International Boy Names: Italy, Germany, and Ireland
It’s an international baby naming challenge! Let’s find a boy’s name that wears well in Italian and German, and might have just a hint of Irish, too.
Our daughter’s name is Lidia Isabella. We love the name. Lidia is vintage and not common, works well locally and internationally, is easy to pronounce in multiple languages and it keeps my Italian heritage, as the last name is German. Isabella was my grandmother’s name. It ticks all the boxes.
We are stuck with the boy’s name. It should work in multiple languages.
The Name Sage replies:
This makes for quite the puzzle, doesn’t it? You’re looking for a boy’s name that will be familiar and easily pronounced and spelled in German, Italian, and English – at a minimum!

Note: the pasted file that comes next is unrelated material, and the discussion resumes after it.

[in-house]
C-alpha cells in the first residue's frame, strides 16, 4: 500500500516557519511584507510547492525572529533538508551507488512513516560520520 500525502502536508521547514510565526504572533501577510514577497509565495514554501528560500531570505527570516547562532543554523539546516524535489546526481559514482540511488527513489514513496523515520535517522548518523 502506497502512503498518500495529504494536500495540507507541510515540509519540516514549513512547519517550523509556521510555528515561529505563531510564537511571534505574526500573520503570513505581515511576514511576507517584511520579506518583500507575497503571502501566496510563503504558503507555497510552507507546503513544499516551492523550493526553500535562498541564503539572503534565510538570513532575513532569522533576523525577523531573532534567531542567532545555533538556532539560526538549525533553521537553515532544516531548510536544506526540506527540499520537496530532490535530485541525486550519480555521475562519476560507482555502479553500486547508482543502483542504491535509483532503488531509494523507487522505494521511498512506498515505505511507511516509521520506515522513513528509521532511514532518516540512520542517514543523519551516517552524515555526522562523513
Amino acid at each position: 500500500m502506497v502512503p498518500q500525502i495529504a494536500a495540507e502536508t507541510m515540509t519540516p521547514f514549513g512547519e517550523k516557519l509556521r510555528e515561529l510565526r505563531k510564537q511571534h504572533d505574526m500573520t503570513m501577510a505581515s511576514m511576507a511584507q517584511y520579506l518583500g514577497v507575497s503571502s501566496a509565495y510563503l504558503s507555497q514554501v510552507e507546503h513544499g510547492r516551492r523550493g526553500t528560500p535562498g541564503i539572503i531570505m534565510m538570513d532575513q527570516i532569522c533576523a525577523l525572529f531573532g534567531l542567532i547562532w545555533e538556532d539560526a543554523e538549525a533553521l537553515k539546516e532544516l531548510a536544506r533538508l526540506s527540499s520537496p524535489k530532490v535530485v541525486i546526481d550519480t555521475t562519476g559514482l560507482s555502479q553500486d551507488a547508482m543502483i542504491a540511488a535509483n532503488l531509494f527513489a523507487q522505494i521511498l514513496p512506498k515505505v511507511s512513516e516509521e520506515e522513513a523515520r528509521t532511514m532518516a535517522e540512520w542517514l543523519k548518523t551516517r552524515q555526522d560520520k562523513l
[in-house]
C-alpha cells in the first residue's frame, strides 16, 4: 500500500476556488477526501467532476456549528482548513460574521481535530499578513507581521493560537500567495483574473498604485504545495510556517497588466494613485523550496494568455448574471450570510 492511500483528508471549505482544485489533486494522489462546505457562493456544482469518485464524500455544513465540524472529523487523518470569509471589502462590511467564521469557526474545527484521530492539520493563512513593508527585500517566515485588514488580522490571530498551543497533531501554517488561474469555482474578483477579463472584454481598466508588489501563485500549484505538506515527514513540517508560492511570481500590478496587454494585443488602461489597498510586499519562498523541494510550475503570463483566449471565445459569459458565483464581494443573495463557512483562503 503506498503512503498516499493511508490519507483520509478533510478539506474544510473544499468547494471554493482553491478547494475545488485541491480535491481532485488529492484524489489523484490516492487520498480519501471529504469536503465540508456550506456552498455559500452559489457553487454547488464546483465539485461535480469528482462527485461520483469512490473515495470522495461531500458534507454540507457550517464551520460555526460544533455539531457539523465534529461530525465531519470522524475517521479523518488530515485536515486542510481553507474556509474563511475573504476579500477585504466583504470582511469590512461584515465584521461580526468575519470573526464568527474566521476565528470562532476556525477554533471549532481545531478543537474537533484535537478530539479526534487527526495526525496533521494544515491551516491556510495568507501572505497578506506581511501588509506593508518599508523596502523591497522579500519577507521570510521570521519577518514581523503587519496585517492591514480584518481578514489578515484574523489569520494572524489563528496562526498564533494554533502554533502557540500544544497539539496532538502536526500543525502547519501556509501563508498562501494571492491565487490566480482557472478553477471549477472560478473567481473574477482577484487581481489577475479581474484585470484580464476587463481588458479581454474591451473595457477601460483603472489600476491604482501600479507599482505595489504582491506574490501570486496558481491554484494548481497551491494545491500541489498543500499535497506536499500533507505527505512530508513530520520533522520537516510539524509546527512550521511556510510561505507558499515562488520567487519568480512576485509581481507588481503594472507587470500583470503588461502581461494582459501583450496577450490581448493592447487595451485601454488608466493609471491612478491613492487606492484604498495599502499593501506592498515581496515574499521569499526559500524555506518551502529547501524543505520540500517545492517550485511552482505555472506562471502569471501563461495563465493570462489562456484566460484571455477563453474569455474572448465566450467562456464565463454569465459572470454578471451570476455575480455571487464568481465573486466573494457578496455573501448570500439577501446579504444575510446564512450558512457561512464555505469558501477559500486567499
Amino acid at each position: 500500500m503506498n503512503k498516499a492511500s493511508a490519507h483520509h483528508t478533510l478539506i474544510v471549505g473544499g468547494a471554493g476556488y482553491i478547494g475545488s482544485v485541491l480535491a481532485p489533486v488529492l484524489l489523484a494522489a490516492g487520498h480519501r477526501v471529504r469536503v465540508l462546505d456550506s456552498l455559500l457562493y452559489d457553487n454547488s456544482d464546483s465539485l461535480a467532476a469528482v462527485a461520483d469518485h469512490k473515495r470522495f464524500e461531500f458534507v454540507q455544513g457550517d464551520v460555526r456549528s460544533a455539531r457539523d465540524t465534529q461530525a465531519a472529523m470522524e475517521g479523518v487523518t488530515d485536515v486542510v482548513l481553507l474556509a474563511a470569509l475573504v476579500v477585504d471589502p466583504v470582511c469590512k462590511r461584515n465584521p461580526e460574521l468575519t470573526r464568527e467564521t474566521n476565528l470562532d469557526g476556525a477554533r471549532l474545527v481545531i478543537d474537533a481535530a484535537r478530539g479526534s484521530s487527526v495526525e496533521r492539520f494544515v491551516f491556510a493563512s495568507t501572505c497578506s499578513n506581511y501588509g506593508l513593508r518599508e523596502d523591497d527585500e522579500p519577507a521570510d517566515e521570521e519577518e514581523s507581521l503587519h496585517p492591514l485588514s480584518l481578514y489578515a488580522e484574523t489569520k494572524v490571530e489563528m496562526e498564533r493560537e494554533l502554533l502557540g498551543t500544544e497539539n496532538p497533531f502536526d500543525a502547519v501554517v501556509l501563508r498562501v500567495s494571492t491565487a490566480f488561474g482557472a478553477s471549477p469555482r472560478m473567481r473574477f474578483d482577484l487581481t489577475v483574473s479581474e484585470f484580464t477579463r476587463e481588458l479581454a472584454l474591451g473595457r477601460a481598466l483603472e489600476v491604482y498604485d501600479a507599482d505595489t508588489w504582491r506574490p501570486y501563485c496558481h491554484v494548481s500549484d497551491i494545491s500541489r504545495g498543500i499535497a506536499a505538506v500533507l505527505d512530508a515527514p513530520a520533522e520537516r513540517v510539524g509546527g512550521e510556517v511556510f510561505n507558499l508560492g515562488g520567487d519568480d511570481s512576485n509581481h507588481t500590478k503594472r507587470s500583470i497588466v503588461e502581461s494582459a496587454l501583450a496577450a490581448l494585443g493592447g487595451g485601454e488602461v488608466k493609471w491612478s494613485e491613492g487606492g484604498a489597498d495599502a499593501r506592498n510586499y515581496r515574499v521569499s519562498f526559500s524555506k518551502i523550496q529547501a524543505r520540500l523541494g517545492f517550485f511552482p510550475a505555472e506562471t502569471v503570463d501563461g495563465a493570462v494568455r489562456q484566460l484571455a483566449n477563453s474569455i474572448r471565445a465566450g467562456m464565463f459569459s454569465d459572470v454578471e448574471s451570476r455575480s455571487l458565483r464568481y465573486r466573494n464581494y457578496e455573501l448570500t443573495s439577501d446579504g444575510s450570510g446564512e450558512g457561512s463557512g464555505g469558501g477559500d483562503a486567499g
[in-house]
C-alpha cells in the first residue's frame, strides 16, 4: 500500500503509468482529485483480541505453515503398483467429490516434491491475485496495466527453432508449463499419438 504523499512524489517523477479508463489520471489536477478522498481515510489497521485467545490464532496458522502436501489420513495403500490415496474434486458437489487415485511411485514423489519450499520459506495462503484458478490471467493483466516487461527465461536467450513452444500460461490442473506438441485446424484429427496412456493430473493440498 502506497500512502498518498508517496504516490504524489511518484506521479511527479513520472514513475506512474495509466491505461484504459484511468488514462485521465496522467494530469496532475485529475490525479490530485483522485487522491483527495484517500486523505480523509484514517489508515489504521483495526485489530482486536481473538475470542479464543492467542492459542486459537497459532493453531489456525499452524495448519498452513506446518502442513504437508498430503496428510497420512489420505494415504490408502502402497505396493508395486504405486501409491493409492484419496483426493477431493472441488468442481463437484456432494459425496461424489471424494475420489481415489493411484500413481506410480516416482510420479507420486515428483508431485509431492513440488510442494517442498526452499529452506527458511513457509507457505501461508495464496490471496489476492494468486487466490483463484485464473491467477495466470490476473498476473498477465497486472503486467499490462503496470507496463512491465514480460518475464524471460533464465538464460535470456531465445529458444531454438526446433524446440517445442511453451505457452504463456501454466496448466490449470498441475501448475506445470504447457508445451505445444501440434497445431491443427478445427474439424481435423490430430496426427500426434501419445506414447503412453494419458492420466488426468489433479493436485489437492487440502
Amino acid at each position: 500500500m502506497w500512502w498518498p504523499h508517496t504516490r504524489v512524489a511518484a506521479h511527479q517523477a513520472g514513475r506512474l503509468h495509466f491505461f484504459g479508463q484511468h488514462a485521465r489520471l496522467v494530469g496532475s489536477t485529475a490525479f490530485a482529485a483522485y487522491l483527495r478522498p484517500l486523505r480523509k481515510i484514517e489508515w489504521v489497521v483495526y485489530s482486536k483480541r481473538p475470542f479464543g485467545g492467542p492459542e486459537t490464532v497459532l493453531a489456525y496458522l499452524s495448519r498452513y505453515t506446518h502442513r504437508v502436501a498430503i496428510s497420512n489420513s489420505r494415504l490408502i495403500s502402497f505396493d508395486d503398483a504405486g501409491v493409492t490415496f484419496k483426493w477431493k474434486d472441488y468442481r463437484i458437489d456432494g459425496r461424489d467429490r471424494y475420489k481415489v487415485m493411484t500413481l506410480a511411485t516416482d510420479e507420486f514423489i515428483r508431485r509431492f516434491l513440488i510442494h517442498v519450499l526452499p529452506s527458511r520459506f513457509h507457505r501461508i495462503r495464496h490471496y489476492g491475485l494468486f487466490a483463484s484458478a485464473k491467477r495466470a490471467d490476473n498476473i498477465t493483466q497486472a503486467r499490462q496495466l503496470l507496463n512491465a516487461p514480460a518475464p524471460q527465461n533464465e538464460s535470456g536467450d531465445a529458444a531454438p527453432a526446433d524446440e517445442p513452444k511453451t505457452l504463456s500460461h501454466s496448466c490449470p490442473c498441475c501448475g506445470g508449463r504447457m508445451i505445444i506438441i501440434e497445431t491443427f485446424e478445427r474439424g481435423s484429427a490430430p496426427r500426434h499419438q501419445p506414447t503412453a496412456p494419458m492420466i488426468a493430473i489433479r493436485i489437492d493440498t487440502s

Happily, plenty of names cross borders with ease. The challenge is finding one that appeals to you and your husband.
That leads to the next question. Would you rather have a name you love, like Mattia, even if it requires occasional explanation? Or does a name that travels well win out?
Boys’ names do tend to change, language to language. That’s true for girls’ names, too, but the difference between the German Sophia and the Italian Sofia is slight. In contrast, Alexander becomes Alessandro. They’re clearly the same name, but with a more noticeable change in spelling and sound.
The other hurdle has nothing to do with language. Instead, names are perceived so differently from culture to culture. Something that sounds fresh and new to your ear may strike your husband as overused. It’s tough to know from the outside!